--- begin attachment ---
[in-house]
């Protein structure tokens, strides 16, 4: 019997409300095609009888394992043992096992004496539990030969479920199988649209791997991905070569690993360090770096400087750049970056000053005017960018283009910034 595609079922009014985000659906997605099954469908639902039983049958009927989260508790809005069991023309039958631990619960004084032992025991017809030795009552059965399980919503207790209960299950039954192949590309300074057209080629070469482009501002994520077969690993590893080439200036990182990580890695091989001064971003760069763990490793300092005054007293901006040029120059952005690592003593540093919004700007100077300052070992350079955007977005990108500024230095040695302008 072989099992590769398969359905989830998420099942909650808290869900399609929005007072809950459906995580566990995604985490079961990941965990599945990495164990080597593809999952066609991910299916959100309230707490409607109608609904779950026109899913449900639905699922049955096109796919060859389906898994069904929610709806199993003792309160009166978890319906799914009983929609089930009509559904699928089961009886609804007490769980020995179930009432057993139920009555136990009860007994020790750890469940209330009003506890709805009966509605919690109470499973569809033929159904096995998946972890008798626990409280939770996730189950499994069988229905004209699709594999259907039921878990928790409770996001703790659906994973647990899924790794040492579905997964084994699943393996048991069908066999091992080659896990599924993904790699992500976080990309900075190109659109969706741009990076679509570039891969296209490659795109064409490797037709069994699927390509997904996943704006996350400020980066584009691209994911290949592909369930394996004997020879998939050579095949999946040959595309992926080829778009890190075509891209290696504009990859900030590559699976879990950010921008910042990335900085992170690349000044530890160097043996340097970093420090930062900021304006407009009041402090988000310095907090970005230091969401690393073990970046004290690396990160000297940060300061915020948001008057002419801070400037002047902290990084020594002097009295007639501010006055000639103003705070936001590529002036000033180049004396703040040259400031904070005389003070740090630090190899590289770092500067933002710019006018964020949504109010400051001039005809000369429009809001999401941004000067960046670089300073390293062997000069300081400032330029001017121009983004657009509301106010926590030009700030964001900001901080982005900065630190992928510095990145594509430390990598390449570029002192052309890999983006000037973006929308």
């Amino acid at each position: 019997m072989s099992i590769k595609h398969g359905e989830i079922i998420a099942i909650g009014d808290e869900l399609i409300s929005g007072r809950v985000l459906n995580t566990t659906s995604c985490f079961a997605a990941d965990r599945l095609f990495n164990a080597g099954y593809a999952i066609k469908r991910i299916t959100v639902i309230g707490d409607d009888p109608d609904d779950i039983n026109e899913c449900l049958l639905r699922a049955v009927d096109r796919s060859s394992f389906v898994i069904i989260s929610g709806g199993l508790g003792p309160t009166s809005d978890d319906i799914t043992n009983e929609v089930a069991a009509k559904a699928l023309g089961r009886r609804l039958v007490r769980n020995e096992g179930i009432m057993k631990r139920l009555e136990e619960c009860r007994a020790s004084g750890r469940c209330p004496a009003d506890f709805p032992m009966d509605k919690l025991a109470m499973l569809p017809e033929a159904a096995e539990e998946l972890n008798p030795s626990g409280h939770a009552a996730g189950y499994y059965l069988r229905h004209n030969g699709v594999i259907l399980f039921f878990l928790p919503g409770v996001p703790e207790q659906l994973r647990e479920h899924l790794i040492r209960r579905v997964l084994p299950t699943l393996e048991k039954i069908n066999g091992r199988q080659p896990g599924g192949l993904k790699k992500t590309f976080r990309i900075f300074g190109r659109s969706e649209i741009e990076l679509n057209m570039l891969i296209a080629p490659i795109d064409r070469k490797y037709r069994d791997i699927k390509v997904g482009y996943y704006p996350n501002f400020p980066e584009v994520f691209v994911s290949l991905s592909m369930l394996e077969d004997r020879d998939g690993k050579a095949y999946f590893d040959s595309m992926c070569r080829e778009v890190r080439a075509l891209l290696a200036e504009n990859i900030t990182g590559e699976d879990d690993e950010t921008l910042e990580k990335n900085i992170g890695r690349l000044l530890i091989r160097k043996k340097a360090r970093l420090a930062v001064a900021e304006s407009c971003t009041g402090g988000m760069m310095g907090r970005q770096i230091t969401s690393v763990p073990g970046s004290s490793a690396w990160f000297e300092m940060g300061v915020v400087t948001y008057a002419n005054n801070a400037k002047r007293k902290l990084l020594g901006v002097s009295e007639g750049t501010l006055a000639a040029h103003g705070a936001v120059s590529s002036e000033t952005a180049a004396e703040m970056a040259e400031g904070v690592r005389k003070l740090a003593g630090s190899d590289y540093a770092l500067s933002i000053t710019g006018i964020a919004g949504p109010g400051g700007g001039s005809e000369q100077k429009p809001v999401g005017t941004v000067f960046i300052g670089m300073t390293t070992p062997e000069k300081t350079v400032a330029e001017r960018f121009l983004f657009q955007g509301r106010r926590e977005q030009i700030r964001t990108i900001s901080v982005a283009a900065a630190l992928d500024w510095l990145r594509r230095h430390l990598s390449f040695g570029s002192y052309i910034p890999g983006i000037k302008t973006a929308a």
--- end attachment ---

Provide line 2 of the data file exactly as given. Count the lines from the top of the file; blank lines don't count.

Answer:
């Protein structure tokens, strides 16, 4: 019997409300095609009888394992043992096992004496539990030969479920199988649209791997991905070569690993360090770096400087750049970056000053005017960018283009910034 595609079922009014985000659906997605099954469908639902039983049958009927989260508790809005069991023309039958631990619960004084032992025991017809030795009552059965399980919503207790209960299950039954192949590309300074057209080629070469482009501002994520077969690993590893080439200036990182990580890695091989001064971003760069763990490793300092005054007293901006040029120059952005690592003593540093919004700007100077300052070992350079955007977005990108500024230095040695302008 072989099992590769398969359905989830998420099942909650808290869900399609929005007072809950459906995580566990995604985490079961990941965990599945990495164990080597593809999952066609991910299916959100309230707490409607109608609904779950026109899913449900639905699922049955096109796919060859389906898994069904929610709806199993003792309160009166978890319906799914009983929609089930009509559904699928089961009886609804007490769980020995179930009432057993139920009555136990009860007994020790750890469940209330009003506890709805009966509605919690109470499973569809033929159904096995998946972890008798626990409280939770996730189950499994069988229905004209699709594999259907039921878990928790409770996001703790659906994973647990899924790794040492579905997964084994699943393996048991069908066999091992080659896990599924993904790699992500976080990309900075190109659109969706741009990076679509570039891969296209490659795109064409490797037709069994699927390509997904996943704006996350400020980066584009691209994911290949592909369930394996004997020879998939050579095949999946040959595309992926080829778009890190075509891209290696504009990859900030590559699976879990950010921008910042990335900085992170690349000044530890160097043996340097970093420090930062900021304006407009009041402090988000310095907090970005230091969401690393073990970046004290690396990160000297940060300061915020948001008057002419801070400037002047902290990084020594002097009295007639501010006055000639103003705070936001590529002036000033180049004396703040040259400031904070005389003070740090630090190899590289770092500067933002710019006018964020949504109010400051001039005809000369429009809001999401941004000067960046670089300073390293062997000069300081400032330029001017121009983004657009509301106010926590030009700030964001900001901080982005900065630190992928510095990145594509430390990598390449570029002192052309890999983006000037973006929308």